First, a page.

The leaders of the College Republicans remained, and I got to watch Palmer challenge their assumptions too. These young Republicans were tripping over themselves to convince Palmer what a cake walk this imminent splendid little war in Iraq would be. Palmer engaged them as deftly as he did the progressives, showing how the rise of a centralized federal government has correlated so closely with the wars it has waged. Invading Iraq will be a disaster he promised them – a disaster for our budget, our security, and more importantly for our liberty. What assumptions of yours might Palmer challenge when he returns to Portland this fall?

Let me offer one of mine. Like most people trained in economics that have made a career in finance, I am philosophically a consequentialist. I embrace individual liberty for its utilitarian outcome that provides a greater good for the greater number of people. The focus of Tom Palmer’s life work has been to challenge this dominant approach with a deontological defense of freedom.

For those of you who have never heard of Tom Palmer, a good introduction to him might be a book forum the CATO Institute held last year for Harvard Economist Jeffery Miron, whose book Libertarianism from A to Z is as consequentialist as they get. CATO events always seek a dissenting view, and Tom Palmer gave the critical review which you can watch here.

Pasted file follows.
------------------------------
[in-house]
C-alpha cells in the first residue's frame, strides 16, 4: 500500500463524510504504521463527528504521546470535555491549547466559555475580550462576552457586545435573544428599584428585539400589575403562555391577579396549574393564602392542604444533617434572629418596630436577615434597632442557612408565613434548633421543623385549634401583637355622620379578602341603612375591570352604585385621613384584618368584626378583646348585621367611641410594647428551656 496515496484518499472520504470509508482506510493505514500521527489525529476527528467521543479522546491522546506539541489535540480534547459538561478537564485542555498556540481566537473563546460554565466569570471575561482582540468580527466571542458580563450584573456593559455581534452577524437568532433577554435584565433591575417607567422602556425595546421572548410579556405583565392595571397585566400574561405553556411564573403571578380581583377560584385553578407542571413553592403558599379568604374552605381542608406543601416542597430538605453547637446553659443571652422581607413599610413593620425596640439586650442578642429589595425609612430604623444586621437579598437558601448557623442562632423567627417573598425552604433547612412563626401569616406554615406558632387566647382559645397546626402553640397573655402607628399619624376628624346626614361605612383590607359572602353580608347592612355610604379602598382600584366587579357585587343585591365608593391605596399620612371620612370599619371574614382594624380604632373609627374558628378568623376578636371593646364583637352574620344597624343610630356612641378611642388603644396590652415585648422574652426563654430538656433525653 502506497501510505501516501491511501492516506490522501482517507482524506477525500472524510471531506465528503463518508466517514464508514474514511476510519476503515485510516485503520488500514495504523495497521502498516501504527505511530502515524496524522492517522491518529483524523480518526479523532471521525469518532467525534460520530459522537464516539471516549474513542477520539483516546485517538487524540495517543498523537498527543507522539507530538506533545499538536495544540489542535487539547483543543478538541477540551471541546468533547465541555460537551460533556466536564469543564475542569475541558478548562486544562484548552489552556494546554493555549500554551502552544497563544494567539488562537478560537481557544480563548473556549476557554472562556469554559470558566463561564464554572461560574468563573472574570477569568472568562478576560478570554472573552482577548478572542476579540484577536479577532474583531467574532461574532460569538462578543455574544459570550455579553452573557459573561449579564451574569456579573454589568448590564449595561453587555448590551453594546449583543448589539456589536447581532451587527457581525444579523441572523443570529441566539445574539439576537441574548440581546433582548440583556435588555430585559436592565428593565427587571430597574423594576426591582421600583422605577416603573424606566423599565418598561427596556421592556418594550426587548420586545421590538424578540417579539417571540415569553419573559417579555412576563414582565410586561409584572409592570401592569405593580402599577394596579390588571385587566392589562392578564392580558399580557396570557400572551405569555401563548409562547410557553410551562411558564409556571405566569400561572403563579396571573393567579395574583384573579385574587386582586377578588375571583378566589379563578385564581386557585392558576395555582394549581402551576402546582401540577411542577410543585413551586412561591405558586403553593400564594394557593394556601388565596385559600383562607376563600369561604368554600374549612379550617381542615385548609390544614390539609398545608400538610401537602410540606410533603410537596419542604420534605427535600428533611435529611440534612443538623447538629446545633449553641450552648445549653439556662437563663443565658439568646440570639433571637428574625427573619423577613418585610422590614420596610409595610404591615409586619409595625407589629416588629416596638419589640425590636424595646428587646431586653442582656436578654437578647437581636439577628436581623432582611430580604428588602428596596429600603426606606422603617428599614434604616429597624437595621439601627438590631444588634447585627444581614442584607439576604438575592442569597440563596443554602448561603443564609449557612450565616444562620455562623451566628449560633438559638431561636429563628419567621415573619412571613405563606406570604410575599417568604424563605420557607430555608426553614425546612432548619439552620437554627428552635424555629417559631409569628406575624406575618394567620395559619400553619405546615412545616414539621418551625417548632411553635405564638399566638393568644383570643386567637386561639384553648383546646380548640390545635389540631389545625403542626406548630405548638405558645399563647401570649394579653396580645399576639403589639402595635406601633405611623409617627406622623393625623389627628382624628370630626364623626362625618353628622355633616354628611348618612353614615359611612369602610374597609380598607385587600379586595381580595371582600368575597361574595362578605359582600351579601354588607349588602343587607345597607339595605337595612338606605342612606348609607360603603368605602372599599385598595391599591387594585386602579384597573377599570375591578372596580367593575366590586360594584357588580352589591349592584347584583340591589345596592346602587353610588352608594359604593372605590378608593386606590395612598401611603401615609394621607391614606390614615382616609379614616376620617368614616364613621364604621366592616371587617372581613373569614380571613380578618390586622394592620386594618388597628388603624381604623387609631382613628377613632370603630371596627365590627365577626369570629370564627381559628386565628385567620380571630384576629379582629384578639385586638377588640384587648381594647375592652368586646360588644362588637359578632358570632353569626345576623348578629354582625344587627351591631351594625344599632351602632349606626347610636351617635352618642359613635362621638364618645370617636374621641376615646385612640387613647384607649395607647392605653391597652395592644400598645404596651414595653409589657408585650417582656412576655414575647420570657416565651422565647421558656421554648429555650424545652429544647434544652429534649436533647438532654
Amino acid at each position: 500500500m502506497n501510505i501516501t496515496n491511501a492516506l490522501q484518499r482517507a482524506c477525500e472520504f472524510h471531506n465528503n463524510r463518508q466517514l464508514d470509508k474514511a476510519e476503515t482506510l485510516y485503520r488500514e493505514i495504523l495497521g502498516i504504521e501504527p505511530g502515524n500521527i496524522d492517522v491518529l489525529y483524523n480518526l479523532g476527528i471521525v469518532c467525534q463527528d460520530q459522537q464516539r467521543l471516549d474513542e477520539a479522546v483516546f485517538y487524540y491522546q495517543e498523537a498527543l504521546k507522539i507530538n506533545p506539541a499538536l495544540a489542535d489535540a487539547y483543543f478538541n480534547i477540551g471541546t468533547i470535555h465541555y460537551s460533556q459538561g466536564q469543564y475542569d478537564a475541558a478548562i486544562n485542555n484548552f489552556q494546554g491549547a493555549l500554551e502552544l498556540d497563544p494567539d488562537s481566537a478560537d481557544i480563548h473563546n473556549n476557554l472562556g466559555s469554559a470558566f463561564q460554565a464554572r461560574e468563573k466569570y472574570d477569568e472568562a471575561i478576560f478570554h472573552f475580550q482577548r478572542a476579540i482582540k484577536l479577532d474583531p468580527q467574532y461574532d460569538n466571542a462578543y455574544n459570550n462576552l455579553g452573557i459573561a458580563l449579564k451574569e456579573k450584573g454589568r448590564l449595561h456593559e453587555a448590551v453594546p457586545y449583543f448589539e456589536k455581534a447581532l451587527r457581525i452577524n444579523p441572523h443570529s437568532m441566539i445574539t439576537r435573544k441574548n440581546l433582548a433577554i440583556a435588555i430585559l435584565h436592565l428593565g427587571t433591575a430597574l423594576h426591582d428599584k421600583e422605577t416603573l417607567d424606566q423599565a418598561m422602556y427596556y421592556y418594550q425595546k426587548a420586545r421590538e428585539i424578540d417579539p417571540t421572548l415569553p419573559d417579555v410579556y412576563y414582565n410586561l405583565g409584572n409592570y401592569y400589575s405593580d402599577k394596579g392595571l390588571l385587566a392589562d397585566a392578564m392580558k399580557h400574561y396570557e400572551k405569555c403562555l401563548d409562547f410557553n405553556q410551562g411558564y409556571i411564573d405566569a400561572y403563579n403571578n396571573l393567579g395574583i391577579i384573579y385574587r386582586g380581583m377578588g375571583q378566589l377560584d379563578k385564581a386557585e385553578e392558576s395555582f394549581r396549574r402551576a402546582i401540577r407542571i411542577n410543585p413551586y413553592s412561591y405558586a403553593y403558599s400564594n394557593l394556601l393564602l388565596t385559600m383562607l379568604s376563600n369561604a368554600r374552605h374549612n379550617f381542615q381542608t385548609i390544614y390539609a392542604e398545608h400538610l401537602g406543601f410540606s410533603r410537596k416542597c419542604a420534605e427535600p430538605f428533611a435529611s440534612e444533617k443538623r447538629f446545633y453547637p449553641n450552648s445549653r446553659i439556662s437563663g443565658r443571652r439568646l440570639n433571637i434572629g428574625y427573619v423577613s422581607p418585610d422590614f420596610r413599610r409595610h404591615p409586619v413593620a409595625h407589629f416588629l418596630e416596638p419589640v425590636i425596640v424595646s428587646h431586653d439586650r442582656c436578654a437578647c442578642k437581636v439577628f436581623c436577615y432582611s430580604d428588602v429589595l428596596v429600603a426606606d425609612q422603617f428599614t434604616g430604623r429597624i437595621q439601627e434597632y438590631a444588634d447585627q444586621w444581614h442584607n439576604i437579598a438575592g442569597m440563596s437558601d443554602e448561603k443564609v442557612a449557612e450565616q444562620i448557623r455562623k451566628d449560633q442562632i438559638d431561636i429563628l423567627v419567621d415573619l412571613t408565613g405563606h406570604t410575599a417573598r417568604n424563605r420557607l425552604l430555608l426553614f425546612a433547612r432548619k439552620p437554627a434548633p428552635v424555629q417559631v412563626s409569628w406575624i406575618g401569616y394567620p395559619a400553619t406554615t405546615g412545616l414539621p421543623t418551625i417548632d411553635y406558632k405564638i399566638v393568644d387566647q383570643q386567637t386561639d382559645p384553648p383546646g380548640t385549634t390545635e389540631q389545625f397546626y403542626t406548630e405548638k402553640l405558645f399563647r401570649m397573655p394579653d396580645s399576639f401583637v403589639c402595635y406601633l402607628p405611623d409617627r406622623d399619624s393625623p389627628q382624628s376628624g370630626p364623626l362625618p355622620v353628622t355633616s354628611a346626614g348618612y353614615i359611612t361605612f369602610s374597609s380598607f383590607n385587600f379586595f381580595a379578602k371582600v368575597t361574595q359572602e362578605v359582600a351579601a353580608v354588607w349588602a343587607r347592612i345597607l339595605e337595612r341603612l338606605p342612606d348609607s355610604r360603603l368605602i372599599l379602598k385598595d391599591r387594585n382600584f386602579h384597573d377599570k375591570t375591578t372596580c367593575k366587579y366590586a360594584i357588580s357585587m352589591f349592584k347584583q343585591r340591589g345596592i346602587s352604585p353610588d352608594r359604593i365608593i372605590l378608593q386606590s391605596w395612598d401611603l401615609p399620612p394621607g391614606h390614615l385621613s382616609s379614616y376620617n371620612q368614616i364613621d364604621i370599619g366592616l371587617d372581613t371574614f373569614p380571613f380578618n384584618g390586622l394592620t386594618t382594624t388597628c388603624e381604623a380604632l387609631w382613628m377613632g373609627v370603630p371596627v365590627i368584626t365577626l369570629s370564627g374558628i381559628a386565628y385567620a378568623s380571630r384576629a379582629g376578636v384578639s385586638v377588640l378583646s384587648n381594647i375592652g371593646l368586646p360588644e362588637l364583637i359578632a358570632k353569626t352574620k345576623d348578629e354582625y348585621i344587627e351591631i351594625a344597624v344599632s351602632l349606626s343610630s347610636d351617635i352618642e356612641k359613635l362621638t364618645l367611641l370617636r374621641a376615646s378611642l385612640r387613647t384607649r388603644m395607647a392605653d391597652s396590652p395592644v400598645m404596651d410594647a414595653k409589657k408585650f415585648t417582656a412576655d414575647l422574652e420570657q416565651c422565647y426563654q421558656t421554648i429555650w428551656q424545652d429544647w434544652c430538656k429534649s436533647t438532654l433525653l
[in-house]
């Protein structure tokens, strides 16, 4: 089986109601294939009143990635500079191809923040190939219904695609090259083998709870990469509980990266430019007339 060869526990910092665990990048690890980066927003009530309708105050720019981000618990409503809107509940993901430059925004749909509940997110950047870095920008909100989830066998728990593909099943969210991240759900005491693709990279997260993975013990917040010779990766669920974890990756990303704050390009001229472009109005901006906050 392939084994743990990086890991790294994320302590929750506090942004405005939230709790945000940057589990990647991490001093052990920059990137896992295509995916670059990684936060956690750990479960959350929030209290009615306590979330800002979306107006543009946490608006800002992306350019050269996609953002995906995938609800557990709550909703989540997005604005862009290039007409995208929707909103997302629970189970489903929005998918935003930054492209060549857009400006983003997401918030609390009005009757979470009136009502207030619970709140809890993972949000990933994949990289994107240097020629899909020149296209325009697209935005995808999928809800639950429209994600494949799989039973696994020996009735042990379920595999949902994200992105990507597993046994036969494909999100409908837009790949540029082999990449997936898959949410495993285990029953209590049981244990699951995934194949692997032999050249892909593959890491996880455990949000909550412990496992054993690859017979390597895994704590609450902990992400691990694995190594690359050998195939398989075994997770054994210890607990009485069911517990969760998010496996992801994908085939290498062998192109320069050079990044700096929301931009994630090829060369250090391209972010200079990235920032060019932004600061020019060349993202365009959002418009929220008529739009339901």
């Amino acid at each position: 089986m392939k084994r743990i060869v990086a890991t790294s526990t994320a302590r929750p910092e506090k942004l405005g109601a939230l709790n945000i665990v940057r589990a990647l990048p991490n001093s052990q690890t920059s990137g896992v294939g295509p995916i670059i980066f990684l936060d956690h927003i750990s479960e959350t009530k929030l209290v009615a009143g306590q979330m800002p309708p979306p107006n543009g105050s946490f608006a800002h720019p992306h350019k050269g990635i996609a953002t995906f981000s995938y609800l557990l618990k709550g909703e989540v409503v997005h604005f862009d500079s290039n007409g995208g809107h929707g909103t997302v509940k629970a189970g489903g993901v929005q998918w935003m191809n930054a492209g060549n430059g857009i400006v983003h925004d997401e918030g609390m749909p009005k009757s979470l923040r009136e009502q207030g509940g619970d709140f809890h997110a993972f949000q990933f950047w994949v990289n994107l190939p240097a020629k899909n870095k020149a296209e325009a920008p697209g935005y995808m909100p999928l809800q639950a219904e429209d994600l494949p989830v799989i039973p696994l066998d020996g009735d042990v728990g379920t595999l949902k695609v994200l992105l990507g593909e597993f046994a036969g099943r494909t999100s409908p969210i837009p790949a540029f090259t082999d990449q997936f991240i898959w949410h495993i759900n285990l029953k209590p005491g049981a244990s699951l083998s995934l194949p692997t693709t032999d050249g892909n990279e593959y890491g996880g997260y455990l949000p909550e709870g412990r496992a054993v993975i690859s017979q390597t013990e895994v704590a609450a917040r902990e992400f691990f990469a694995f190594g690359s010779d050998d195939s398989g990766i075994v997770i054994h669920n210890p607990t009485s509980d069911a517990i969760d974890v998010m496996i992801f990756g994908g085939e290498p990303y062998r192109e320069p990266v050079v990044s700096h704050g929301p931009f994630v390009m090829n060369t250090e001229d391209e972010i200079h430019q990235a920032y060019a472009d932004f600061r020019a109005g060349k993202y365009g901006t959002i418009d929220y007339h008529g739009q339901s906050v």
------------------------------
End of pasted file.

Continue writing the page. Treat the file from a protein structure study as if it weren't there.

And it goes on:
One of the things that I like about the Oregon Catalyst is the presence of progressive comments below its articles. Rather than stew in the stale commentariate of those who agree with one another, this site provides some lively debate. Having followed some of these debates under my articles, I would like to offer some strait talk to some of you whose limited government conclusions I agree with, but whose arguments I cringe to follow. Some of you could use some quality time spent in what Steven Covey’s Seven Habits of Highly Effective People referred to as “sharpening the saw.”

Fed on an intellectual junk food diet served up at Fox News, some of you would be well served by a more hearty diet from the likes of Tom Palmer. He has edited a monumental book The Morality of Capitalism that serves as a compilation of the best arguments for individual liberty that he has encountered on his global travels. Here is a trailer for his book going viral in the blogosphere now. His book will be released on October 14th priced to sell at only $8.95. I suggest you have the book read before November 3rd, find something in it that you disagree with, and come to Cascade’s event to ask him the most challenging question you can craft.

I would also suggest that you not limit yourself to one event this year; make November your sharpening-the-saw month. You have plenty of advanced notice to clear you calendar and make it out to see both Tom Palmer on November 3rd and the 2011 Freedom Seminar on November 19th. For more information on the Palmer event click here and this year’s Freedom Seminar click here.  I hope to see you at both.

Eric Shierman is a partner at Creative Destruction Investment Partners, writes for the Oregonian under the pen name “Portland Aristotle” on the MyOregon blog, and is the author of the forthcoming book: A Brief History of Political Cultural Change. His articles can be read at: